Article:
Membership

Lunchtime Links: When Good Education Programs Go Bad

By Corey Murray / Oct 31, 2013 (iStock/Thinkstock)

Are your education programs built to succeed? Plus: the power of personal purpose.

Education is a big draw for professional associations. But how can you tell when your programs fall short of member expectations? Red flags to watch for when evaluating your education programs, and more, in today’s Lunchtime Links.

Get smart: Your professional association prides itself on providing resources and training opportunities for its members. But are your education programs up to snuff? That is, are they configured to ensure your members receive the attention and skills they need to face down new and evolving challenges within your industry? Writing for the Association Management Blog,Virtual Inc. President Andy Freed outlines the “7 Deadly Sins of Professional Association Training Programs.” For starters, Freed asks, are your programs created by people who know and understand your audience and the challenges it faces? If not, you’re getting off on the wrong foot. Freed also suggests ensuring your programs can be accessed online, focusing on timely content, and taking a hard look at your pricing structure to determine whether your programs are competitive with other options in the marketplace. Whatever you do, “don’t make it hard for me to be your customer,” he writes. Check out his full list.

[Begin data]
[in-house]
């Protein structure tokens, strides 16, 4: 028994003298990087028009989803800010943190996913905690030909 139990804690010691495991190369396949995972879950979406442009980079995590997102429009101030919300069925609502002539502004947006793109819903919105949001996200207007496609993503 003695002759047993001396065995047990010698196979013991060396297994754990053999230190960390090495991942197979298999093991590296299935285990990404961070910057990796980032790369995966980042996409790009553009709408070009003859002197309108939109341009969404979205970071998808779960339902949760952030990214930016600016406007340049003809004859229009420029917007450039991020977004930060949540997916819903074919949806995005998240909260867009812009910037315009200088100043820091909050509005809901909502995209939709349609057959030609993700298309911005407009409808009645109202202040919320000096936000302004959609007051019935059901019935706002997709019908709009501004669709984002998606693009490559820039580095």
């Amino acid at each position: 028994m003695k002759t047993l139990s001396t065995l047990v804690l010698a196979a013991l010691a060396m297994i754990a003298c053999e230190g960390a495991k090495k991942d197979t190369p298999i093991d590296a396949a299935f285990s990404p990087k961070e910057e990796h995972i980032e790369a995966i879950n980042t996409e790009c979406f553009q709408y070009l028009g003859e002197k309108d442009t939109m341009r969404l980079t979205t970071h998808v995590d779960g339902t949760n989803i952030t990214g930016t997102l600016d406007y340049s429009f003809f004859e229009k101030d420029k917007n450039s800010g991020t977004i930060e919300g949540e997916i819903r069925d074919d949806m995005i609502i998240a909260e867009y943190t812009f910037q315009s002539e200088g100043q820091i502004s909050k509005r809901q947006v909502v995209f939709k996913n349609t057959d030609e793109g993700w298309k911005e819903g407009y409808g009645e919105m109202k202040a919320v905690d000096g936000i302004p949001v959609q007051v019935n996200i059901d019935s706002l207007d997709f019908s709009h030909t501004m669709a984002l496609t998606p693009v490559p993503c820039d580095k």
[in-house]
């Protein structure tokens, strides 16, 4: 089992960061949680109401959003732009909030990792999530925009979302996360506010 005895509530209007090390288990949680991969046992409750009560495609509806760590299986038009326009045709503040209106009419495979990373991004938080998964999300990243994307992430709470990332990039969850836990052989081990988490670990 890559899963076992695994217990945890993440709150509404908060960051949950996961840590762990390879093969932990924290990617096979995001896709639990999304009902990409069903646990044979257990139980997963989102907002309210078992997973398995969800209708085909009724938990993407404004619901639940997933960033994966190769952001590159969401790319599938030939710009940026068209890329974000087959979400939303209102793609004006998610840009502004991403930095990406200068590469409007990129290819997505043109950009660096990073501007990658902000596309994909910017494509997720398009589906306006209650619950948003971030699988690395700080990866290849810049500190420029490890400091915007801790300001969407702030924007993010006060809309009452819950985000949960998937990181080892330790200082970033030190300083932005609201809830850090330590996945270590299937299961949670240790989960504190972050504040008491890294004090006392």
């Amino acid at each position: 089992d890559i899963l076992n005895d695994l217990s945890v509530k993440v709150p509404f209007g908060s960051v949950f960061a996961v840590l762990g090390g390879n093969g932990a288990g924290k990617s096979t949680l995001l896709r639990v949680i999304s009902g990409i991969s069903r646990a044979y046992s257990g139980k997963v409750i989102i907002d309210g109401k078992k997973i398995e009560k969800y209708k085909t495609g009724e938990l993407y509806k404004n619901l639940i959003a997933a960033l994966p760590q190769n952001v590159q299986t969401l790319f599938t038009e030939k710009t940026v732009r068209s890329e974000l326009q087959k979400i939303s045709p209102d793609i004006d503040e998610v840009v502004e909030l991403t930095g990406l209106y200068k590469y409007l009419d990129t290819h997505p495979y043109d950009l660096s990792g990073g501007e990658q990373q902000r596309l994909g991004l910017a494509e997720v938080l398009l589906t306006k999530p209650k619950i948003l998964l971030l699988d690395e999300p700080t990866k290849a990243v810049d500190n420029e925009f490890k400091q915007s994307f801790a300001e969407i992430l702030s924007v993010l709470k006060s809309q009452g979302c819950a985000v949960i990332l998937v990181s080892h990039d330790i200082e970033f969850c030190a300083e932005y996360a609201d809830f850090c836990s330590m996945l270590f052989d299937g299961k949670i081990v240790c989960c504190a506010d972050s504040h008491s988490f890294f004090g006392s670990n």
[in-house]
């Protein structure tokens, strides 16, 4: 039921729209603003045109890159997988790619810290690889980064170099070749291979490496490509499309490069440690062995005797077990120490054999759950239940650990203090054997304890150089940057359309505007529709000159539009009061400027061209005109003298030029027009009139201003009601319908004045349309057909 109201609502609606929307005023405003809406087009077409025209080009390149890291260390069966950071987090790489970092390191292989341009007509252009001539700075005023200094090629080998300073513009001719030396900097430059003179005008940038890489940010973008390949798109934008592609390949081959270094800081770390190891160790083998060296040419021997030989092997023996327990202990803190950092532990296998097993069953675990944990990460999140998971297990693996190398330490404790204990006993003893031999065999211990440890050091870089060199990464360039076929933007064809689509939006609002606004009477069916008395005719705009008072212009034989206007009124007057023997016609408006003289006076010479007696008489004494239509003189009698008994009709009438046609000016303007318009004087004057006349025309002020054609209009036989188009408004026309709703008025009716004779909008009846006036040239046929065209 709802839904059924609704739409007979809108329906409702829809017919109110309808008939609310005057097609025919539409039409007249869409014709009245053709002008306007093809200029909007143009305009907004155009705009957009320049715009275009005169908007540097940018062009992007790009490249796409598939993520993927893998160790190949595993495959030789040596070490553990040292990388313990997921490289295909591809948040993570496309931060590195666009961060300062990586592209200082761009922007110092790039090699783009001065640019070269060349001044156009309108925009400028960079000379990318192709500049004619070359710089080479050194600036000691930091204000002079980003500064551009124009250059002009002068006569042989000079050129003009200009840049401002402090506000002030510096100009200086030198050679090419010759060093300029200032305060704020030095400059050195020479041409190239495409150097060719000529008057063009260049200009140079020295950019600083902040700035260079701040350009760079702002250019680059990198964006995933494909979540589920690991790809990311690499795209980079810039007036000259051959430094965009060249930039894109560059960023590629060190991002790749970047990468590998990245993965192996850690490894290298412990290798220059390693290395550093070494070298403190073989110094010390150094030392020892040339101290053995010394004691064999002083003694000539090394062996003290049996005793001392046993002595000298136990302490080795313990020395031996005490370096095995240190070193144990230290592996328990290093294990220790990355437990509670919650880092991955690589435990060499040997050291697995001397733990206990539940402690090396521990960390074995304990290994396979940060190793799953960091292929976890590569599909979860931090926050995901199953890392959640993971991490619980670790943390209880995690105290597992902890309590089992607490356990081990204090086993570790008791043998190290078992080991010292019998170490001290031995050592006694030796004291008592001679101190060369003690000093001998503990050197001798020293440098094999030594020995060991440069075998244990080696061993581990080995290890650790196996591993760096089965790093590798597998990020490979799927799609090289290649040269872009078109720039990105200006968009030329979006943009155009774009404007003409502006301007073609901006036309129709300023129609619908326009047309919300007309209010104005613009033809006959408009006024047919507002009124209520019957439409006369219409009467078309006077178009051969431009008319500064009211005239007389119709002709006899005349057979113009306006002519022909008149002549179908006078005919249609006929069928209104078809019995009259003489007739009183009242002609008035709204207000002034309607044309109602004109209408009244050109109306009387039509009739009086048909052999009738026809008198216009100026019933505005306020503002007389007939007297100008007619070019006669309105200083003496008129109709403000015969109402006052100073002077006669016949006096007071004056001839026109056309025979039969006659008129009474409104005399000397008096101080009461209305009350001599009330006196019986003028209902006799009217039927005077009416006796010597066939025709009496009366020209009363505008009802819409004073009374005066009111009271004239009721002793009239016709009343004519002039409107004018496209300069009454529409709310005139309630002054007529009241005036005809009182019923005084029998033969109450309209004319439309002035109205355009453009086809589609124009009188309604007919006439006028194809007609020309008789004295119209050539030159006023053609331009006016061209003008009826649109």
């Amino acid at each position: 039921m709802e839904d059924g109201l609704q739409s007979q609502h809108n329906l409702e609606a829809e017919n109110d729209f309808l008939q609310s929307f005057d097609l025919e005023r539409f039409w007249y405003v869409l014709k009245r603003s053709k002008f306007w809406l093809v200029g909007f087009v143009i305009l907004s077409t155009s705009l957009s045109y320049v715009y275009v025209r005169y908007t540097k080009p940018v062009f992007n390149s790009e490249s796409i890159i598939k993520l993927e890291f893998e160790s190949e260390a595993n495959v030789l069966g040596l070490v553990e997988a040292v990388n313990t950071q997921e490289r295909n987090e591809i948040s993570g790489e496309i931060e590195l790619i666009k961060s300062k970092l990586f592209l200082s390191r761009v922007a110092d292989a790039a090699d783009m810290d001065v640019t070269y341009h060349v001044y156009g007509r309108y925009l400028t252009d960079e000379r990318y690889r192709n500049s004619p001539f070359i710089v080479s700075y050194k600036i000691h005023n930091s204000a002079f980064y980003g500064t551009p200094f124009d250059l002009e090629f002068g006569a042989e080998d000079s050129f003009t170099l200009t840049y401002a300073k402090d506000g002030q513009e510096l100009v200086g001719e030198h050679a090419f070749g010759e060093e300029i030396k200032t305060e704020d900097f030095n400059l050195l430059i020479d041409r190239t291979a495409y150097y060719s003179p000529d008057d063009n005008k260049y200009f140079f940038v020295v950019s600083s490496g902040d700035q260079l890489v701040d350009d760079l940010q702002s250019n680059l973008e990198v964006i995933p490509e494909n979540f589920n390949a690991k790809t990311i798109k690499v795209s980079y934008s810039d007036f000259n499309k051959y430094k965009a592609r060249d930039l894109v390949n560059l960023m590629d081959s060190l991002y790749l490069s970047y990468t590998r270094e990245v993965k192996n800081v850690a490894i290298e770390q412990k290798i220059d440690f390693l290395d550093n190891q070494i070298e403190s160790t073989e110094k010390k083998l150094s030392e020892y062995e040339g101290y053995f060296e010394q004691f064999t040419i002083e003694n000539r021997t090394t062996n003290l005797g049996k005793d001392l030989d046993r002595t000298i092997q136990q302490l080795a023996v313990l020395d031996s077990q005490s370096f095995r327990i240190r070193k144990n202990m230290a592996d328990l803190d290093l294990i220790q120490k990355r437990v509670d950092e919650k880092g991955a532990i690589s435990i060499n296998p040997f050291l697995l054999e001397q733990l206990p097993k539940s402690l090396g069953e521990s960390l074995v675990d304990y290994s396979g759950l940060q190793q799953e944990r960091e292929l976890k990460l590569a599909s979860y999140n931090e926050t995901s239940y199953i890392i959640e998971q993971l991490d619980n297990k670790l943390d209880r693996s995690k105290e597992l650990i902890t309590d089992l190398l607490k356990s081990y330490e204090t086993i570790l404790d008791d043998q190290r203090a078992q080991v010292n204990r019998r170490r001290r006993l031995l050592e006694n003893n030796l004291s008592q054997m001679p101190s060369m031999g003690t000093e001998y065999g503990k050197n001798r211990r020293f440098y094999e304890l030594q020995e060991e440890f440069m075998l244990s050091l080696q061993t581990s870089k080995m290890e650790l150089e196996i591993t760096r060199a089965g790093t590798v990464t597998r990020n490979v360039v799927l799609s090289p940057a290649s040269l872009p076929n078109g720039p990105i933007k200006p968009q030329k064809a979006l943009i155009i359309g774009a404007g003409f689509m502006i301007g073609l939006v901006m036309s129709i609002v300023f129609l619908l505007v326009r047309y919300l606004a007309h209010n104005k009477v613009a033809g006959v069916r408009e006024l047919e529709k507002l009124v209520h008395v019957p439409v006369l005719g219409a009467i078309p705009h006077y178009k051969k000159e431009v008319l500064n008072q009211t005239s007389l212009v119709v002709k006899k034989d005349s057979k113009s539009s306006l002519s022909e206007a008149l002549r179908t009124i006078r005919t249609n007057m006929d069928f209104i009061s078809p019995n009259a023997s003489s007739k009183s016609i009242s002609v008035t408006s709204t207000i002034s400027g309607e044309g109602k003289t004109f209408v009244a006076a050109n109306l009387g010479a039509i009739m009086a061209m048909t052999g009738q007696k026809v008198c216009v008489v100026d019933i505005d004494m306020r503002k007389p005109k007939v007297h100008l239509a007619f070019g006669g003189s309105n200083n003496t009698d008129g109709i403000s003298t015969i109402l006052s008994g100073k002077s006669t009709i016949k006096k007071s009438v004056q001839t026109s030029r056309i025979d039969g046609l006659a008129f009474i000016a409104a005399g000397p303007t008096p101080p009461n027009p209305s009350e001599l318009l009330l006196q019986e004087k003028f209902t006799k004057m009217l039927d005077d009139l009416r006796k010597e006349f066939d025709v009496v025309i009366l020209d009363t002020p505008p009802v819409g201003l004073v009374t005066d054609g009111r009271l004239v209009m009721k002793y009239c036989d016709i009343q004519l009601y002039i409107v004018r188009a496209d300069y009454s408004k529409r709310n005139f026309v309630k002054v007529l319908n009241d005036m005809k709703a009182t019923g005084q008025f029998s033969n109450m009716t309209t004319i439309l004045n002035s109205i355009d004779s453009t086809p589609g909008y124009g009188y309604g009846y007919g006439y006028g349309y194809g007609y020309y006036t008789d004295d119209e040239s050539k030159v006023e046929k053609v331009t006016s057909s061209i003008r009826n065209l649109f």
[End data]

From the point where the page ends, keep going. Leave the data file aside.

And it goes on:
The power of purpose: We write a lot about mission here at AN, and for good reason. Associations need a strong mission and sense of purpose to drive member engagement and achieve their goals. But your organization isn’t the only thing that stands to benefit from a strong sense of purpose. Writing for Forbes, contributor and author Margie Warrell poses four questions that could help your employees and others tap “the power of purpose” to overcome challenges and obstacles in their lives. “While there’s no one pathway for discovering your life’s purpose, there are many ways you can gain deeper insight into yourself and a larger perspective on what it is that you have to offer the world,” writes Warrell. Among her questions: “What makes you come alive?”, “What are your innate strengths?”, and “Where do you add the greatest value?” How does your organization help its employees tap that personal drive?

All digital, all day: It’s no secret to anyone that more people are using digital media. Take a ride on your local subway or bus route and that’s all the proof you’ll need. But what might surprise you is just how many hours a day people are spending with their eyeballs and noses stuck in some form of digital device. The Los Angeles Times reports on a new study out of the University of Southern California, which projects that by 2015, the average American will spend 15.5 hours a day consuming digital media. Factor in seven hours for sleep, and that leaves just under two hours for other activities. That’s up from 11 hours of digital media consumption per person, per day in 2008.

So here’s the obvious question: What is your association doing to satisfy the growing demand for digital content? Tell us in the comments.

Corey Murray

Corey Murray is a contributor to Associations Now. More »

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